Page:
Army wades into Cairo protests

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Army wades into Cairo protests

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Army wades into Cairo protests

The Egyptian military is going to help police quell anti-government protests and a curfew has been imposed in major cities, according to national state television.

The announcement came as reports emerged of plumes of black smoke seen billowing from parts of Cairo. With internet, mobile phone networks and even some landphone lines disconnected, precise details are hard to confirm.

But state TV says a curfew has been imposed from between 18:00 and 07:00 in Cairo, Suez and Alexandria, an order imposed by President Hosni Mubarak. And media are reporting that military vehicles have entered central Cairo’s main square.

Fresh clashes broke out at the start of the afternoon between Egyptian police and anti-government protesters, with people shouting phrases such as “down, down with Mubarak” and “the plane is waiting for you.”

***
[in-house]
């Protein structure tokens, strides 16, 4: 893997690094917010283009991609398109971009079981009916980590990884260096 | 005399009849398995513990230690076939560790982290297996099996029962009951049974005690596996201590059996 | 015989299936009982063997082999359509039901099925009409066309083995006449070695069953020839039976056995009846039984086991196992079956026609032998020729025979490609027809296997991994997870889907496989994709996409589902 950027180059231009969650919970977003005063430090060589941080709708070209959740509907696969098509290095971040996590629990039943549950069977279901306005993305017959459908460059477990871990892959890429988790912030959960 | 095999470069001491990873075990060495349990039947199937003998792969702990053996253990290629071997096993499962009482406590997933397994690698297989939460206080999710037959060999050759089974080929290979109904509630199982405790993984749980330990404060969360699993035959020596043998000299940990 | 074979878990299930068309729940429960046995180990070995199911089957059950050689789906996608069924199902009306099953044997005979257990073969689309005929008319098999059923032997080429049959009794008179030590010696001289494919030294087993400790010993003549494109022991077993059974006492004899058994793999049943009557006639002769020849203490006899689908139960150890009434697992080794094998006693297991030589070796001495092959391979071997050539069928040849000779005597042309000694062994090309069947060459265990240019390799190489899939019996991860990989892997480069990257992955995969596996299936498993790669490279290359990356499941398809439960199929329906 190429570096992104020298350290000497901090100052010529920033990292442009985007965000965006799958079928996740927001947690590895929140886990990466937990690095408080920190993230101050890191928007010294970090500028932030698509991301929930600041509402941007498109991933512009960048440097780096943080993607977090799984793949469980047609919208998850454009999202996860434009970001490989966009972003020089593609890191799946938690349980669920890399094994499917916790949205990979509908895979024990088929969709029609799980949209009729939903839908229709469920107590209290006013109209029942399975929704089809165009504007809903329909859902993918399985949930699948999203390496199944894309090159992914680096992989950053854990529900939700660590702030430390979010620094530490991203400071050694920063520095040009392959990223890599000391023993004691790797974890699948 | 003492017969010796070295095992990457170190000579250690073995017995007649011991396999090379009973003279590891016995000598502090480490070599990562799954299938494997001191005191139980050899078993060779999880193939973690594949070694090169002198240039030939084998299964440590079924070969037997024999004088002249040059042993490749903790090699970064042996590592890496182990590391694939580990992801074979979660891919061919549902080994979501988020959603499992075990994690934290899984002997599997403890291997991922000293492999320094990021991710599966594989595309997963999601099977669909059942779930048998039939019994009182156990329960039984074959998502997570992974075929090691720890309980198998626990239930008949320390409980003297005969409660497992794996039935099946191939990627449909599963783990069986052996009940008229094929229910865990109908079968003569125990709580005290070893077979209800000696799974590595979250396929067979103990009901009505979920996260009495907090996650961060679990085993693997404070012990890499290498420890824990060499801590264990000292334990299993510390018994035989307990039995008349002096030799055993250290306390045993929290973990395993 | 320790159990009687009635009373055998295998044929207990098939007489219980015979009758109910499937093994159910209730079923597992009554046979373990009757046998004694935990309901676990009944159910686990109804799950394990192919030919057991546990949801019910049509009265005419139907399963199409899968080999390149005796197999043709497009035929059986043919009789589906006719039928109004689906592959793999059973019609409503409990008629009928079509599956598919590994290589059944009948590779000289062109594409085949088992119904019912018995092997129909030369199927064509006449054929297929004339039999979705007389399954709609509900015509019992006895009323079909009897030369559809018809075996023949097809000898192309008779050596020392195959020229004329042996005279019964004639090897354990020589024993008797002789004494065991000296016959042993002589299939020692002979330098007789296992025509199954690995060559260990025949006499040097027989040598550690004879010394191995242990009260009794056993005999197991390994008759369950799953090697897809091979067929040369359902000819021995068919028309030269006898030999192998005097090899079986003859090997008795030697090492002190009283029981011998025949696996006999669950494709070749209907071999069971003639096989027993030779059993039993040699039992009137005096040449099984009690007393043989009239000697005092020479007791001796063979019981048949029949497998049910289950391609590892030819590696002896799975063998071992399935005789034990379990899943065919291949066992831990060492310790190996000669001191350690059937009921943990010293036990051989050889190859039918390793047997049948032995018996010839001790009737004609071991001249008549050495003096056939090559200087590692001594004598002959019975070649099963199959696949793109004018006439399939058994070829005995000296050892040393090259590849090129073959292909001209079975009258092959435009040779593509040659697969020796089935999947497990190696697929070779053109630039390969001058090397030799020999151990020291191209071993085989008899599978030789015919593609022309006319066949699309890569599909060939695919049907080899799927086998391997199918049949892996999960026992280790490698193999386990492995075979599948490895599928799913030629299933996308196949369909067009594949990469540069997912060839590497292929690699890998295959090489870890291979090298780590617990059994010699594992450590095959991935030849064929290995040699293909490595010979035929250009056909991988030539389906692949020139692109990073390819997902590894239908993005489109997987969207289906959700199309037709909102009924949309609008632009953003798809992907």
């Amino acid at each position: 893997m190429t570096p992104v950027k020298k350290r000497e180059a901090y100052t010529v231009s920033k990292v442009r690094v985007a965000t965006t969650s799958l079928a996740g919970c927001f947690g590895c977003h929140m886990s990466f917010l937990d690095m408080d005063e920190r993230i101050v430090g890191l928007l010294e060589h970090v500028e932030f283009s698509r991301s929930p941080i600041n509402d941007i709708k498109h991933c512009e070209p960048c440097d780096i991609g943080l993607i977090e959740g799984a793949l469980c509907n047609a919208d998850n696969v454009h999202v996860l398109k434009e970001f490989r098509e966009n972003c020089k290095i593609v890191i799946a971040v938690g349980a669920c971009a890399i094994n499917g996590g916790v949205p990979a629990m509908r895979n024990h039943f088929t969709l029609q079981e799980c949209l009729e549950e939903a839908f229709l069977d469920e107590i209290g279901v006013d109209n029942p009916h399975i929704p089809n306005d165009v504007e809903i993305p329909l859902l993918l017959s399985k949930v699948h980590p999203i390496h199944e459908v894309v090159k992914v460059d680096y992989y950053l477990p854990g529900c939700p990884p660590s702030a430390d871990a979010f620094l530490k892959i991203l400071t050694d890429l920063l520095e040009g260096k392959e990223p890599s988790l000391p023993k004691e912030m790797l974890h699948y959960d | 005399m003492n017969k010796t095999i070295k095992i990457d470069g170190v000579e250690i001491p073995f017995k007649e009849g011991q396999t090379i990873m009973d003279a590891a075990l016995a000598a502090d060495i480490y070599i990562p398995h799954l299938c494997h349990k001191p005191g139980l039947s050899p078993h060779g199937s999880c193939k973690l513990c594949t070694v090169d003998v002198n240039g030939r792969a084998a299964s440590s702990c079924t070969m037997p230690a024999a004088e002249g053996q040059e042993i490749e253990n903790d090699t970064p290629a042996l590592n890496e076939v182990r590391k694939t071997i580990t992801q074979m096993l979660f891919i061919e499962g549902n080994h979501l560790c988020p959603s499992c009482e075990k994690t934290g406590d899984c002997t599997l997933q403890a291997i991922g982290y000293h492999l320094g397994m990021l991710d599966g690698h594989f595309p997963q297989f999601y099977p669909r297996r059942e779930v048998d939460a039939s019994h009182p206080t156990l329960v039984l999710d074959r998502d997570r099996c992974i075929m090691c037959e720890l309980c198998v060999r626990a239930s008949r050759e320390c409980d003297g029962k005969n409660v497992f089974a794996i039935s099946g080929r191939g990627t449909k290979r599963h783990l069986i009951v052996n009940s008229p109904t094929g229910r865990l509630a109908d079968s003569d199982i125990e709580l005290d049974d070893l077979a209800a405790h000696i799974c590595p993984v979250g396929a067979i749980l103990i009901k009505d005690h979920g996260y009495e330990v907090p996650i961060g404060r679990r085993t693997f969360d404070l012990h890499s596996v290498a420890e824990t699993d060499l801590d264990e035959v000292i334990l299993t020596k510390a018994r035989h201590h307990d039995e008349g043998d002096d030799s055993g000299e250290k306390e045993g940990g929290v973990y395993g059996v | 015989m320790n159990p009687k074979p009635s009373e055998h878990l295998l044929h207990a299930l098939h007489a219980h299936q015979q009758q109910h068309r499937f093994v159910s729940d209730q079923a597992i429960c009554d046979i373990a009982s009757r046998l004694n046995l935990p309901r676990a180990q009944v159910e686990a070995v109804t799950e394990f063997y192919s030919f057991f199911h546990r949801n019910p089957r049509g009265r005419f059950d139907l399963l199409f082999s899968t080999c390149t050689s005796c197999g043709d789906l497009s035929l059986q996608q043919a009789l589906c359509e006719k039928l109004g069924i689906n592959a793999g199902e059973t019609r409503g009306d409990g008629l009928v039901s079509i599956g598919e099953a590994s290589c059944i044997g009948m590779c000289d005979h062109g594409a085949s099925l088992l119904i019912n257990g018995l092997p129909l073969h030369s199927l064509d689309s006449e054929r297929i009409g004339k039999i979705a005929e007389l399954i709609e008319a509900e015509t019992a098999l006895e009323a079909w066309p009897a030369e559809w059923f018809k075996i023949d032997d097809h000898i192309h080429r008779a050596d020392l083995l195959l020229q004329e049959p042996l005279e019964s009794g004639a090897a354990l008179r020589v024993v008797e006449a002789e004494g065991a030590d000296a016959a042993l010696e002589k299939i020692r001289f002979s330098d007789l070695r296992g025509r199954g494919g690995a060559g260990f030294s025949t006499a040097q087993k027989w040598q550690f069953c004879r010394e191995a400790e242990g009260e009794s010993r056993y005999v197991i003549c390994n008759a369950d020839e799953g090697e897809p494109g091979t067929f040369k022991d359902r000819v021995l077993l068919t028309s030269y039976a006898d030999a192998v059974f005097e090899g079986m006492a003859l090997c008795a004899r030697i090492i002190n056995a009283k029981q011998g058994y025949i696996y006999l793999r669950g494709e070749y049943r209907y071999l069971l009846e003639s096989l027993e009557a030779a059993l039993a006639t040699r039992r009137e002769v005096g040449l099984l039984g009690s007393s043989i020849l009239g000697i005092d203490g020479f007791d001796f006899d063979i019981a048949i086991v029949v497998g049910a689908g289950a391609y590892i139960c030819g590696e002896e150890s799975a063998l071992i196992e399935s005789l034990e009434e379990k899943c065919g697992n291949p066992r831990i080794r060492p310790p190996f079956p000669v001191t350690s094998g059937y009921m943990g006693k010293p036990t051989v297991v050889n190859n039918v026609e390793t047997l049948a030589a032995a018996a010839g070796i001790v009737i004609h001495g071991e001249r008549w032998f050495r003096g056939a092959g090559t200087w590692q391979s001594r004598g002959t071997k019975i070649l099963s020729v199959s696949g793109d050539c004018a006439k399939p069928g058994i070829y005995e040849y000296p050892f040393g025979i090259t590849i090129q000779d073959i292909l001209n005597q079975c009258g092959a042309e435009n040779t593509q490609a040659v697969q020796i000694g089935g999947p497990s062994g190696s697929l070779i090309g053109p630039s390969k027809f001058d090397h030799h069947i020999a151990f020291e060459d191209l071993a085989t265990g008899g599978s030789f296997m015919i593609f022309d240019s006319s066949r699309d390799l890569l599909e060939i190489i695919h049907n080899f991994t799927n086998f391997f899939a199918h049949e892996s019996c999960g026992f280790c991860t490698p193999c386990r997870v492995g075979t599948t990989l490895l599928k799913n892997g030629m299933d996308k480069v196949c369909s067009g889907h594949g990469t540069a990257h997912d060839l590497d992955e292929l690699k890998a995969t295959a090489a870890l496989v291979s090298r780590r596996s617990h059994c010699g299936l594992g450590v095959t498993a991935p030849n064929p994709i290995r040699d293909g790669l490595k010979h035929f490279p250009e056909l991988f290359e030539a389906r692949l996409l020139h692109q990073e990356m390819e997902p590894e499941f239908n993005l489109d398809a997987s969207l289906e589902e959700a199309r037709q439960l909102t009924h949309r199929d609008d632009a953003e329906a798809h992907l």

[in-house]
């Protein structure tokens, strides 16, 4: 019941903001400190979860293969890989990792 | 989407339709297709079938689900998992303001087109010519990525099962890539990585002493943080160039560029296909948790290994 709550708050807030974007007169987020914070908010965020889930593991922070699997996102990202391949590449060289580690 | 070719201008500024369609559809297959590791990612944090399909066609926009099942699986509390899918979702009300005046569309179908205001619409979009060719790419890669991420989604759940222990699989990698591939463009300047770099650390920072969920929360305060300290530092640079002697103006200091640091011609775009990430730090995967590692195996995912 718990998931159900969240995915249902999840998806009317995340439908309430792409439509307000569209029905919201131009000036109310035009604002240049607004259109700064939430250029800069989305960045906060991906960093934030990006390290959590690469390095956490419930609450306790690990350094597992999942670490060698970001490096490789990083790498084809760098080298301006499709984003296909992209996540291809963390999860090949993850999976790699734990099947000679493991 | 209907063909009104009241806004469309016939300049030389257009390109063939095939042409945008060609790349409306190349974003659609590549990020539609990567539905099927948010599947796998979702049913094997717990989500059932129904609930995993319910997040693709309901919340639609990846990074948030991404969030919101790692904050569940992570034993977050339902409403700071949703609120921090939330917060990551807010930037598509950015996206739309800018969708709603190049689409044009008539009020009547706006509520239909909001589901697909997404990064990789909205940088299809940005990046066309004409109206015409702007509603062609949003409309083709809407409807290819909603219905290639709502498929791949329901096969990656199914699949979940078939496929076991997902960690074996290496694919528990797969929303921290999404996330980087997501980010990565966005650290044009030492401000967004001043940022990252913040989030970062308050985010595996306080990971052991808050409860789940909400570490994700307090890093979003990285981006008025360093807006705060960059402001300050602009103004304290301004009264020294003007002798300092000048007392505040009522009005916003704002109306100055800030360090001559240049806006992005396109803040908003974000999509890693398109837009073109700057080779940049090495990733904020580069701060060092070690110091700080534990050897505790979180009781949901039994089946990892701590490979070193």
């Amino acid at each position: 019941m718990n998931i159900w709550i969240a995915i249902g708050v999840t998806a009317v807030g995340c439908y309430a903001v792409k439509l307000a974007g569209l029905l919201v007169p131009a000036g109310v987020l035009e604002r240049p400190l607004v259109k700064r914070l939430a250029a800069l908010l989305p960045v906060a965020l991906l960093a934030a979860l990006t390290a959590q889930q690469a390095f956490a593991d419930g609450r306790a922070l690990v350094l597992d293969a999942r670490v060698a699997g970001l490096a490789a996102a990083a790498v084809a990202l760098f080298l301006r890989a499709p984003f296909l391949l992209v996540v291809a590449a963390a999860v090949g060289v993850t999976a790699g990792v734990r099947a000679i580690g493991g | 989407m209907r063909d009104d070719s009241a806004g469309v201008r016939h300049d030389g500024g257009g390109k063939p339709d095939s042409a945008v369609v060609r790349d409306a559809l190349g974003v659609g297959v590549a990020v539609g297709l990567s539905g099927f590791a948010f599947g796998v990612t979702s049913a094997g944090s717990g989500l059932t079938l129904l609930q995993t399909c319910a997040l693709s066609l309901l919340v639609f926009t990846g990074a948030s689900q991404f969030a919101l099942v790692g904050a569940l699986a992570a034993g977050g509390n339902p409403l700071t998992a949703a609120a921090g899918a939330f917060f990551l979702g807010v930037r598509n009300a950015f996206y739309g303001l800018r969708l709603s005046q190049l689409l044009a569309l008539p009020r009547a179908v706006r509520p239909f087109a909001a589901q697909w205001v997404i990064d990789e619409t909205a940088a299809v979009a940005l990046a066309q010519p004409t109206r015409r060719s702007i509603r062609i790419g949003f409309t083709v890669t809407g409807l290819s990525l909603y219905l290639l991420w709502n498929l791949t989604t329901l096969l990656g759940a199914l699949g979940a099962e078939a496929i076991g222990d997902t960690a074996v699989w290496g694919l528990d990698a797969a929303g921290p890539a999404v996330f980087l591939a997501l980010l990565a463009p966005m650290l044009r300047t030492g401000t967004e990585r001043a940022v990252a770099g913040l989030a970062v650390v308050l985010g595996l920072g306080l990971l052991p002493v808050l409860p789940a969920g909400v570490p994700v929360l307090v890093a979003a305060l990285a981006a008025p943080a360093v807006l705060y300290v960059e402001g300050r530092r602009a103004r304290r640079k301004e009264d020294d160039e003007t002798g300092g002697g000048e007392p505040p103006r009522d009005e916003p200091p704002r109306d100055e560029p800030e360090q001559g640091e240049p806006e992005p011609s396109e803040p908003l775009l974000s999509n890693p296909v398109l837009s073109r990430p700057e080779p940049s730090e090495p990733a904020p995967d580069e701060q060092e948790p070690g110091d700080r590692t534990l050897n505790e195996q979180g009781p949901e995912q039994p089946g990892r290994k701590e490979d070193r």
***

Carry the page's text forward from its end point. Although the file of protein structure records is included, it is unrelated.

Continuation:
Hundreds of thousands turned out for demonstrations calling for President Hosni Mubarak to step down. Teargas, water cannon and rubber bullets are reported to have been used. At least two protesters were reported killed, one in Cairo and one in Suez.

After days of mounting unrest, both of the country’s biggest opposition groups backed today’s call for protest action after Friday prayers. The government attempted to block the demonstrations by shutting down internet and mobile phone services.

The demonstrations are also backed by the Nobel Peace laureate Mohamed ElBaradei, who has returned to Cairo. One report said ElBaradei had initially been prevented from leaving an area where he took part in a prayer service. Witnesses have since said though
that ElBaradei was allowed to join a peaceful march in the capital and that some demonstrators shook hands with police.

This unrest is the latest political upheaval to hit the Middle East and North Africa, from Egypt to Tunisia and Lebanon to Yemen.

President Barack Obama has also called on the Egyptian President Hosni Mubarak to make what he calls “absolutely critical” reforms, putting added pressure on a man who has ruled Egypt for almost 30 years.

One news agency reports that four French journalists have been detained by the authorities.